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Loops and the loop controller are the most difficult concept in Rivet. They are also incredibly powerful and necessary for many use cases.

The following is the simplest loop you can create in Rivet:

Simplest Loop


The node connected to Break is required at the moment. This gives the graph a "start point" to work backwards from. For basic cases, just connect a Graph Output node to Break.

Loop Controller

The loop controller is the only node in Rivet that is allowed to contain cycles of nodes including itself. The idea is the values flow through the loop controller in a cycle. All values that can change in a loop must flow through the loop controller itself.


The loop controller has one input Continue that will always be present. This is a boolean type (but the value passed into it will be coerced into a boolean).

If the value passed into Continue is truthy (or control-flow-excluded! See Control Flow), then the loop will continue executing. If the value is falsy, then the loop will stop executing.

Next, the loop controller has a dynamic number of pairs of values. Each pair consists of an input and a default input.

The default input (the 2nd in each pair!) is optional. This is the default value passed through the loop controller. In most cases, you will pass values from outside the loop controller into the default inputs of the loop controller. These function as the "initial state" of your loops.

Therefore, values for the input ports (the 1st in each pair!) should come from inside the loop (nodes that are connected to the loop controller's output ports).


For each pair of inputs to the loop controller (excluding the Continue port), the loop controller will have one additional output port.

On the first iteration, the value of this port will be the value passed into the default value port of the loop controller. On subsequent iterations, the value of this port will be the value passed into the input port of the loop controller on the previous iteration.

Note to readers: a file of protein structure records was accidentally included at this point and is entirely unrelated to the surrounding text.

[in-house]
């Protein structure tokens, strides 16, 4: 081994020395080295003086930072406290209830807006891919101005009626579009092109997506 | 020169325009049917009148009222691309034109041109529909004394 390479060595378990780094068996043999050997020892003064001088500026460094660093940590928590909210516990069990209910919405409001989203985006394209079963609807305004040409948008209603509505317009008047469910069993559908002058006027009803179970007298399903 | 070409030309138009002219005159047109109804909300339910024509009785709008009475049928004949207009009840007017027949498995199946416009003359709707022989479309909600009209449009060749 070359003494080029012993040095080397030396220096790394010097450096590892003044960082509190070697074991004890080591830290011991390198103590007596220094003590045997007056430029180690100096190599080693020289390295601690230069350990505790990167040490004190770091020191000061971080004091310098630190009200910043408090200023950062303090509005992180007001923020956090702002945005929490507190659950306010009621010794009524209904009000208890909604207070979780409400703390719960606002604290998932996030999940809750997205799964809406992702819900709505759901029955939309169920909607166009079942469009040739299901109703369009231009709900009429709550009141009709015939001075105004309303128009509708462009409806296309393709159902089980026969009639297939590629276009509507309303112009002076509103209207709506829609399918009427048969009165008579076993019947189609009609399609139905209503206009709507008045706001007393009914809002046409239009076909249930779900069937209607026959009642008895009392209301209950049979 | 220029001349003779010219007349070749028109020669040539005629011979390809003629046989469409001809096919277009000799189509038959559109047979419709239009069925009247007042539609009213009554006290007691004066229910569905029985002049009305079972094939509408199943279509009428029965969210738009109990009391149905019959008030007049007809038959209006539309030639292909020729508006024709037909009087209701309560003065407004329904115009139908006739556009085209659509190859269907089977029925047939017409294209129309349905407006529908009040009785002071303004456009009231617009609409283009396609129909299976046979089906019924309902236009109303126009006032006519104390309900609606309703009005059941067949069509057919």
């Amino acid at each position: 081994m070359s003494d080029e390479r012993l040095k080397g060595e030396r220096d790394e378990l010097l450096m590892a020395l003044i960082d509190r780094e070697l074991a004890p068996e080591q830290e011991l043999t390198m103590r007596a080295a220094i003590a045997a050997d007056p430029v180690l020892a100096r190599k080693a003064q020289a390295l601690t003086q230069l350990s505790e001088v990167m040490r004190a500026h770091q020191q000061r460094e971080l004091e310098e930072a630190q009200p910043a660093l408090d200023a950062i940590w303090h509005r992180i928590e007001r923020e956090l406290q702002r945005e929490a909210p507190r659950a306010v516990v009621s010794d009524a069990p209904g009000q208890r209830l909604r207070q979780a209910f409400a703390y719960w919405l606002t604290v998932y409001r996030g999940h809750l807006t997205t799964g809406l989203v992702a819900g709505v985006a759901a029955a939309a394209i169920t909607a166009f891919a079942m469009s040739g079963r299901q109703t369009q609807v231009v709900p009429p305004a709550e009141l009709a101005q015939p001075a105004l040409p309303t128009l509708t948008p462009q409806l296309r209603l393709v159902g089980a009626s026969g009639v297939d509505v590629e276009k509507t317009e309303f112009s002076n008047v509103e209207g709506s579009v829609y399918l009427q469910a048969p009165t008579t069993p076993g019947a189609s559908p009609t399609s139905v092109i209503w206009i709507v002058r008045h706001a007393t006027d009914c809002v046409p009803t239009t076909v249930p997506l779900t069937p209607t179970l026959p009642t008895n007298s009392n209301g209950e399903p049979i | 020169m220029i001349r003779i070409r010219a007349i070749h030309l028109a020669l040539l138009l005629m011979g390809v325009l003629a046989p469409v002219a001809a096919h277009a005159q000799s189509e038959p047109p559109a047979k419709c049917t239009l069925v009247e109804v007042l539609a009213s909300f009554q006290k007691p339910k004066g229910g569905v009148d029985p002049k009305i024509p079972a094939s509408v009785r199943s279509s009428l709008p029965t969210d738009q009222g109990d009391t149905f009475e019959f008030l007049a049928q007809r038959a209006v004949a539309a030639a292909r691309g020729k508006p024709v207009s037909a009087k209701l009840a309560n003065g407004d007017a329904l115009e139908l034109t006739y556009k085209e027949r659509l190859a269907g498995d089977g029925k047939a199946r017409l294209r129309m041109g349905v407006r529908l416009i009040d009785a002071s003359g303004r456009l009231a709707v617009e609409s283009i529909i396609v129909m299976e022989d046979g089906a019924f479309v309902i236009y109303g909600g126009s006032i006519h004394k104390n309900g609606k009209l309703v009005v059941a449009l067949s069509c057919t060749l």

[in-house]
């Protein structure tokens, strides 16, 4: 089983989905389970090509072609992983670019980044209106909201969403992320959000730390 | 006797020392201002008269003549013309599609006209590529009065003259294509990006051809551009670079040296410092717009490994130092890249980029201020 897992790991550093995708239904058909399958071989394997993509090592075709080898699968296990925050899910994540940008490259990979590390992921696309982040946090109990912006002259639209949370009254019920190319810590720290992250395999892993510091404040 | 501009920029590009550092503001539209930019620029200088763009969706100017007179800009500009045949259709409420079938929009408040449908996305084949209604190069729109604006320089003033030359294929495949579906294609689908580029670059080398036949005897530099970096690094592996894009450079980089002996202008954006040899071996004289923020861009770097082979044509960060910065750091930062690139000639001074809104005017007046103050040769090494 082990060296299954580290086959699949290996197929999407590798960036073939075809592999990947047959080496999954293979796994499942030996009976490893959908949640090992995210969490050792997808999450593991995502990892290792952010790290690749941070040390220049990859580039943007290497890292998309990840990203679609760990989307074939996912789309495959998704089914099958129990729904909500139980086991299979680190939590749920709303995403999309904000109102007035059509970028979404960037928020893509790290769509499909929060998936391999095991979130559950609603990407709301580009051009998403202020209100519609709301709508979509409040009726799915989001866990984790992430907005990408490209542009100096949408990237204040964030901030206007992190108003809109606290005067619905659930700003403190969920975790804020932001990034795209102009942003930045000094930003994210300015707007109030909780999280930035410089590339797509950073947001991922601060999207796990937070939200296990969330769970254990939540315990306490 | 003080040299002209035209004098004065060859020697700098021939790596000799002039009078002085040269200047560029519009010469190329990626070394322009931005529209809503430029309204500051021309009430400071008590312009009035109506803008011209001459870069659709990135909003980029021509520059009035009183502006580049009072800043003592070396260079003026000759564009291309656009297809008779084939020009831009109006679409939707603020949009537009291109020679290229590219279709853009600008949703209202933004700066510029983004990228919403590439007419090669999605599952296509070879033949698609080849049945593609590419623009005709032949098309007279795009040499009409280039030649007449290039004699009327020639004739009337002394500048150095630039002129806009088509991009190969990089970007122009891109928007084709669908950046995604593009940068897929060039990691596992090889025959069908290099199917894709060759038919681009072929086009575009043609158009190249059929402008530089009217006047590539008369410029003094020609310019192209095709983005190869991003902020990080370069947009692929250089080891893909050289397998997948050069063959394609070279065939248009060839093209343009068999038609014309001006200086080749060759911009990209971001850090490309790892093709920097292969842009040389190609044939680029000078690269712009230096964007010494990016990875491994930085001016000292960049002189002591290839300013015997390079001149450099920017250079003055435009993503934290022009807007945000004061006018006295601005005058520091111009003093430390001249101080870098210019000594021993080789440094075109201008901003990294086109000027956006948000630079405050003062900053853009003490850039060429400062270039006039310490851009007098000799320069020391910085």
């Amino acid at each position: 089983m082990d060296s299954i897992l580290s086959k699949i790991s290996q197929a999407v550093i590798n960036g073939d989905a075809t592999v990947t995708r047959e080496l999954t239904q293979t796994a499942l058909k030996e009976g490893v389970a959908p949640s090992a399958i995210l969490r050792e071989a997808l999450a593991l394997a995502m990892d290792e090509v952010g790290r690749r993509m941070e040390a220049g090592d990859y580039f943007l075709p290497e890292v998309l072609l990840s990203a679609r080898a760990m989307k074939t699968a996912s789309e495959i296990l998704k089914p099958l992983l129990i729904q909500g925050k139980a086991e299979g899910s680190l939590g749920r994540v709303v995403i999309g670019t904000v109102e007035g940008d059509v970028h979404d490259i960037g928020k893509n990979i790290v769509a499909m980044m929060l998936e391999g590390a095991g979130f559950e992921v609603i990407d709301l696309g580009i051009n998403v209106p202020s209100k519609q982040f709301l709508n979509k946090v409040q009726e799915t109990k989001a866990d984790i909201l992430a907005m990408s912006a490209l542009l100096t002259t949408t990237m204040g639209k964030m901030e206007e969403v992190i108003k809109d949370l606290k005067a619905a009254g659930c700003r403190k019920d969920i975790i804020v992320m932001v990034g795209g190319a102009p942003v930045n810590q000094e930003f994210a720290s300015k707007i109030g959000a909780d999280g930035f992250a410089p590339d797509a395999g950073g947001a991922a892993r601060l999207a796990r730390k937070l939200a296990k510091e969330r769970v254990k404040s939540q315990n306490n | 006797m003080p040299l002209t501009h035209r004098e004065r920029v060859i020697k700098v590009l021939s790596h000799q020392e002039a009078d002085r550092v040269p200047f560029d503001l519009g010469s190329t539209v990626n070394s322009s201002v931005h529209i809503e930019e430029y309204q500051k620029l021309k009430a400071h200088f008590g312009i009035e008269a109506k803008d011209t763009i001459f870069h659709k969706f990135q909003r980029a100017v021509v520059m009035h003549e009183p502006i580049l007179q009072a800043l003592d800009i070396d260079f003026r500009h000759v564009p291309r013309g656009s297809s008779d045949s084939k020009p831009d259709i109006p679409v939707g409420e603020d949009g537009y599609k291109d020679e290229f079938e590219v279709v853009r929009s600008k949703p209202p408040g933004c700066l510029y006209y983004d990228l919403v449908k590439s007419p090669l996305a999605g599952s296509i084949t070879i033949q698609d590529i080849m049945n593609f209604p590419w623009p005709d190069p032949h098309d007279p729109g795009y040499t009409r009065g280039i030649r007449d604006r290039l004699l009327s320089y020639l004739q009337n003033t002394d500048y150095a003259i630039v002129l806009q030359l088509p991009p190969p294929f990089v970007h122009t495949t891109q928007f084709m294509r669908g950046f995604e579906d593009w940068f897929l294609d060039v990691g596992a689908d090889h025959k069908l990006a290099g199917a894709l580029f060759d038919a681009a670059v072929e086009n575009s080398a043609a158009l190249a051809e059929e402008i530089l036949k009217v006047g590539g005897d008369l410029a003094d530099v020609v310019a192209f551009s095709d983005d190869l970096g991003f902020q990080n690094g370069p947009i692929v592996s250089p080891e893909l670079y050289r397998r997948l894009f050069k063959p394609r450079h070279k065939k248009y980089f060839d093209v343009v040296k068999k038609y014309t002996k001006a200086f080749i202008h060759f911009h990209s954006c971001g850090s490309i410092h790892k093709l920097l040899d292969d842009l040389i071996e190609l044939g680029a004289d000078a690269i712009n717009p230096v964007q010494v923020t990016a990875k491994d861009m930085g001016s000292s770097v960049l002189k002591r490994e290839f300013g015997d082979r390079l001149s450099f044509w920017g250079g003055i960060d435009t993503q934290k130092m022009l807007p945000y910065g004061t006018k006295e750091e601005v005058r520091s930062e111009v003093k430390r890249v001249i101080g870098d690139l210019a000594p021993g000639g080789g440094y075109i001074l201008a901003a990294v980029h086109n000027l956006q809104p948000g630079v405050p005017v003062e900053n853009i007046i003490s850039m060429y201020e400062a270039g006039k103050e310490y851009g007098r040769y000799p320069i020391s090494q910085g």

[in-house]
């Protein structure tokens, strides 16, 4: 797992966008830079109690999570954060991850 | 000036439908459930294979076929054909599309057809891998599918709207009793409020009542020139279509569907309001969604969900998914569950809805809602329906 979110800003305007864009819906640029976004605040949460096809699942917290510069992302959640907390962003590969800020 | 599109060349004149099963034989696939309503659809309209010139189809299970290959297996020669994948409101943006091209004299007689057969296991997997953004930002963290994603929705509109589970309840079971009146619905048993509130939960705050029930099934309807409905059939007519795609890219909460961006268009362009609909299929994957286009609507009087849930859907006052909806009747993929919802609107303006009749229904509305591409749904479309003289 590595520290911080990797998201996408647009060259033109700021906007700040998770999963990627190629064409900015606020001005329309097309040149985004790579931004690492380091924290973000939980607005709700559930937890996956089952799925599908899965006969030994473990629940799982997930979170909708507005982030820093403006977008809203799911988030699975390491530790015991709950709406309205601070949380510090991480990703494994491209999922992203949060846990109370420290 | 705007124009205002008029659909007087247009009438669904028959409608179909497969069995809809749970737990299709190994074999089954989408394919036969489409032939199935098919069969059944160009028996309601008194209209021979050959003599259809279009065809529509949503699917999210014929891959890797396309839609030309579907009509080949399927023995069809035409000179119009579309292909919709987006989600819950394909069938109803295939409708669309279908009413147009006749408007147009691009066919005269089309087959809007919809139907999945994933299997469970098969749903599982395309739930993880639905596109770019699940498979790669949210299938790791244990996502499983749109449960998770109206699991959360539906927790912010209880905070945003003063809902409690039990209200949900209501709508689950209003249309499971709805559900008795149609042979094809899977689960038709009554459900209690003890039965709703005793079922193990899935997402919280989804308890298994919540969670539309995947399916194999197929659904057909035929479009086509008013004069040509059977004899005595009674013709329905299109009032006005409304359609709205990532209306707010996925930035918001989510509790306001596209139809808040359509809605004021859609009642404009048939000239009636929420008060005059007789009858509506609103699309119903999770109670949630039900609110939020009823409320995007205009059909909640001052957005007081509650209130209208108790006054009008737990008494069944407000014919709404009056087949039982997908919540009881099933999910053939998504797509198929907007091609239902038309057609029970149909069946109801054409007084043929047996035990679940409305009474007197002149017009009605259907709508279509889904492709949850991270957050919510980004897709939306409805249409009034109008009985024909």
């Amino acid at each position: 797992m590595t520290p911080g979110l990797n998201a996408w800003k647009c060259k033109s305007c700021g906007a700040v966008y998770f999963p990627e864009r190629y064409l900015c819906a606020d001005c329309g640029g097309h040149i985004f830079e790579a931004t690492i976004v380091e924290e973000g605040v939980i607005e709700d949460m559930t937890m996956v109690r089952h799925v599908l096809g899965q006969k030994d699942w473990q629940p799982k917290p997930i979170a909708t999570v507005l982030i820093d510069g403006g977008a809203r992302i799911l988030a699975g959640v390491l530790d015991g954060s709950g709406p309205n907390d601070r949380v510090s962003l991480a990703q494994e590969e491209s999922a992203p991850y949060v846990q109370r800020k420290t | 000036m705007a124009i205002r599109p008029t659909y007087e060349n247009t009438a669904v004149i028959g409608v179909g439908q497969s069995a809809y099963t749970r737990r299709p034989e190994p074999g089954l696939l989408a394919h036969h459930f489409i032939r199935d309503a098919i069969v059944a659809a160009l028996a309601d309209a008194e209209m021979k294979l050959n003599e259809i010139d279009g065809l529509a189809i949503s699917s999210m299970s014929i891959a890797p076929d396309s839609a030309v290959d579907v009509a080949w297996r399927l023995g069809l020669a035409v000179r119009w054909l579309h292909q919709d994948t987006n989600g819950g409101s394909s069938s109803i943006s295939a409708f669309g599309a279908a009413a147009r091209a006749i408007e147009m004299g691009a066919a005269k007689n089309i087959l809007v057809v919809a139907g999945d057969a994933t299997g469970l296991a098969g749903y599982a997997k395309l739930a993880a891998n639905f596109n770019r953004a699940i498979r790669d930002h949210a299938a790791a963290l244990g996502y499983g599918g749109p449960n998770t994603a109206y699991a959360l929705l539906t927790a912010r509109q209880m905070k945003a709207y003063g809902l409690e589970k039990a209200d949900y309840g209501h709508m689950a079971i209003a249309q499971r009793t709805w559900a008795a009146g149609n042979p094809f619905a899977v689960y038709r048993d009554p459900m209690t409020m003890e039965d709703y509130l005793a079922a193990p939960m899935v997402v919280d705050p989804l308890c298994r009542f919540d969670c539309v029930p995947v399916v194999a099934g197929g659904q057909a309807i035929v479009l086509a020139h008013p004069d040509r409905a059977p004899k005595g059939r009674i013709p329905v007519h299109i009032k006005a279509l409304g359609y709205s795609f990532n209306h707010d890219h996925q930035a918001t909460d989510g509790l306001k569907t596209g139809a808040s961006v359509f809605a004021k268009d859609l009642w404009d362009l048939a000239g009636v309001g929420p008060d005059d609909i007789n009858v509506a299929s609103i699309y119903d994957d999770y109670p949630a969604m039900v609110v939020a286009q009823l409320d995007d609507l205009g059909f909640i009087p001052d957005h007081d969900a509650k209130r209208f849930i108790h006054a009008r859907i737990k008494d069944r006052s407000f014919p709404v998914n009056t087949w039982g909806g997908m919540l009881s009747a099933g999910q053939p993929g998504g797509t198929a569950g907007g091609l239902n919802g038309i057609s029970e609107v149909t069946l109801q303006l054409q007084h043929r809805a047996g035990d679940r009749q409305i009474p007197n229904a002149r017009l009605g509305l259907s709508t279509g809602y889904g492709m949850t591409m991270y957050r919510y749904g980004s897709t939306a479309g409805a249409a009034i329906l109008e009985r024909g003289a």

The following image shows a loop controller with two values flowing through it. The initial values are A and B:

Loop controller iteration 1

The default values of A and B flow through the loop controller to the first and 2nd outputs on the loop controller. These values flow into two text nodes, one that appends + A, and one that appends + B. These then flow back into the corresponding input ports of the loop controller.

On the 2nd iteration, the default values can be ignored, and the flow looks like this:

Loop controller iteration 2

The A + A and B + B values flow to the output ports of the loop controller, and back into the text nodes to append + A and + B again, flowing back into the loop controller again.


This loop will never break. If you were to run this graph, it would error once the loop controller reached its max iteration count.


Appending to a list

A common use-case is to keep appending to some sort of array during a loop. As the Array Node is set to Flatten by default, this is easily accomplished by using an array node to concatenate the "current" value of the array with any additional values.

Loop array recipe


Let's say you want to make a ChatGPT style chatbot in Rivet. A graph of that would look something like this:

Chatbot graph

The loop maintains two pieces of state.

  1. The entire chat history minus the last chatbot message
  2. The last message from the chatbot

The flow is roughly as follows:

  1. The initial message from the AI is passed into the default value of the 2nd input pair. This "seeds" the graph with the initial question to present to the user.
  2. This value (the 2nd output port after Break) is passed into a User Input Node. This prompts the user with the last message that the chatbot sent.
  3. A full message history is constructed, consisting of:
    1. The previous full message history
    2. The last message from the chatbot
    3. The response from the user
  4. This full message history is passed into a Chat Node. This node will return the next message from the chatbot.
    1. At the same time, the constructed full message history is looped back into the loop controller to form the "full message history" for the next loop.
  5. The Chat Node passes its response text into a Prompt Node. The prompt node is tagged with "Assistant" as the user, so that the chatbot can differentiate who sent each message.
  6. This chat-message response from the AI is passed into the value of the 2nd pair of the loop controller node.
  7. The loop continues

It can sometimes be difficult to understand the flow of a loop, and how to wire it up. The best way to understand it is to play around with it and see what happens!